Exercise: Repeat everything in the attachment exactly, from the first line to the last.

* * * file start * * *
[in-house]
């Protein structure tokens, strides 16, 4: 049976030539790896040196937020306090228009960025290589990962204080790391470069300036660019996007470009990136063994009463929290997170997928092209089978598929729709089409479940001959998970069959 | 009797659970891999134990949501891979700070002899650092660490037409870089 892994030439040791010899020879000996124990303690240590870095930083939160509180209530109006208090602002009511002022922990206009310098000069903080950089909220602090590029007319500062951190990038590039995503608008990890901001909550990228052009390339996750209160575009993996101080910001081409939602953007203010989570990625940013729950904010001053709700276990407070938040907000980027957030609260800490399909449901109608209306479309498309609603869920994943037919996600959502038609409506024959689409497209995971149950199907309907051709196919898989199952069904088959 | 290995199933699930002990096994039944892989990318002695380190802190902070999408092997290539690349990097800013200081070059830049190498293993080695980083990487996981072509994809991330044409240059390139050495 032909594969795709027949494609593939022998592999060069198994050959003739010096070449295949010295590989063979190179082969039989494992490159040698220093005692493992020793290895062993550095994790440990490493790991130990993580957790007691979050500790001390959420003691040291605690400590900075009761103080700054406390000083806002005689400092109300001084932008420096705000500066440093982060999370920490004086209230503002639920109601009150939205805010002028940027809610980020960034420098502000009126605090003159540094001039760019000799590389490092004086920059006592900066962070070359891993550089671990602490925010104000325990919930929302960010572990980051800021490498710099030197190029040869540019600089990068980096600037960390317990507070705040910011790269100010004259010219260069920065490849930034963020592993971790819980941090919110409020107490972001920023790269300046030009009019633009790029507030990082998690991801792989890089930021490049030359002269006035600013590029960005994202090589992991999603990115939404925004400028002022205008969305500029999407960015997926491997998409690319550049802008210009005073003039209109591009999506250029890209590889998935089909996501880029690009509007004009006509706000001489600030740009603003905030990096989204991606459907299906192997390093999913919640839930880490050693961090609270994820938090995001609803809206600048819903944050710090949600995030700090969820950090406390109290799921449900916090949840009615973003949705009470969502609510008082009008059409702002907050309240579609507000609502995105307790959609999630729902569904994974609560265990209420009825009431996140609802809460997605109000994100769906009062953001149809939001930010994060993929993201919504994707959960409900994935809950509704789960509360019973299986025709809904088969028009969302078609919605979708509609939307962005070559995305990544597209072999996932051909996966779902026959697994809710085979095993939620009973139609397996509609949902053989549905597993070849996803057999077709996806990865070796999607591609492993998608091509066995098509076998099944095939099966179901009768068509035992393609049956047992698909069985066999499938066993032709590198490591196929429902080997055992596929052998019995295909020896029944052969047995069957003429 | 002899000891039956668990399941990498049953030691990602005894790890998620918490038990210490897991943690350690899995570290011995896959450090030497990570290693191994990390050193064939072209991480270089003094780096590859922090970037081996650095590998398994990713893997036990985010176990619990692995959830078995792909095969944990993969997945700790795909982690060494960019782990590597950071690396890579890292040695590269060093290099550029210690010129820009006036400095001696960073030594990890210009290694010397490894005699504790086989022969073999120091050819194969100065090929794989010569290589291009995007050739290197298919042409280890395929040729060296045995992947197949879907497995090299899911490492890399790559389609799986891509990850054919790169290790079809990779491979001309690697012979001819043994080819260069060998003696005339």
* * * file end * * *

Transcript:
[in-house]
């Protein structure tokens, strides 16, 4: 049976030539790896040196937020306090228009960025290589990962204080790391470069300036660019996007470009990136063994009463929290997170997928092209089978598929729709089409479940001959998970069959 | 009797659970891999134990949501891979700070002899650092660490037409870089 892994030439040791010899020879000996124990303690240590870095930083939160509180209530109006208090602002009511002022922990206009310098000069903080950089909220602090590029007319500062951190990038590039995503608008990890901001909550990228052009390339996750209160575009993996101080910001081409939602953007203010989570990625940013729950904010001053709700276990407070938040907000980027957030609260800490399909449901109608209306479309498309609603869920994943037919996600959502038609409506024959689409497209995971149950199907309907051709196919898989199952069904088959 | 290995199933699930002990096994039944892989990318002695380190802190902070999408092997290539690349990097800013200081070059830049190498293993080695980083990487996981072509994809991330044409240059390139050495 032909594969795709027949494609593939022998592999060069198994050959003739010096070449295949010295590989063979190179082969039989494992490159040698220093005692493992020793290895062993550095994790440990490493790991130990993580957790007691979050500790001390959420003691040291605690400590900075009761103080700054406390000083806002005689400092109300001084932008420096705000500066440093982060999370920490004086209230503002639920109601009150939205805010002028940027809610980020960034420098502000009126605090003159540094001039760019000799590389490092004086920059006592900066962070070359891993550089671990602490925010104000325990919930929302960010572990980051800021490498710099030197190029040869540019600089990068980096600037960390317990507070705040910011790269100010004259010219260069920065490849930034963020592993971790819980941090919110409020107490972001920023790269300046030009009019633009790029507030990082998690991801792989890089930021490049030359002269006035600013590029960005994202090589992991999603990115939404925004400028002022205008969305500029999407960015997926491997998409690319550049802008210009005073003039209109591009999506250029890209590889998935089909996501880029690009509007004009006509706000001489600030740009603003905030990096989204991606459907299906192997390093999913919640839930880490050693961090609270994820938090995001609803809206600048819903944050710090949600995030700090969820950090406390109290799921449900916090949840009615973003949705009470969502609510008082009008059409702002907050309240579609507000609502995105307790959609999630729902569904994974609560265990209420009825009431996140609802809460997605109000994100769906009062953001149809939001930010994060993929993201919504994707959960409900994935809950509704789960509360019973299986025709809904088969028009969302078609919605979708509609939307962005070559995305990544597209072999996932051909996966779902026959697994809710085979095993939620009973139609397996509609949902053989549905597993070849996803057999077709996806990865070796999607591609492993998608091509066995098509076998099944095939099966179901009768068509035992393609049956047992698909069985066999499938066993032709590198490591196929429902080997055992596929052998019995295909020896029944052969047995069957003429 | 002899000891039956668990399941990498049953030691990602005894790890998620918490038990210490897991943690350690899995570290011995896959450090030497990570290693191994990390050193064939072209991480270089003094780096590859922090970037081996650095590998398994990713893997036990985010176990619990692995959830078995792909095969944990993969997945700790795909982690060494960019782990590597950071690396890579890292040695590269060093290099550029210690010129820009006036400095001696960073030594990890210009290694010397490894005699504790086989022969073999120091050819194969100065090929794989010569290589291009995007050739290197298919042409280890395929040729060296045995992947197949879907497995090299899911490492890399790559389609799986891509990850054919790169290790079809990779491979001309690697012979001819043994080819260069060998003696005339």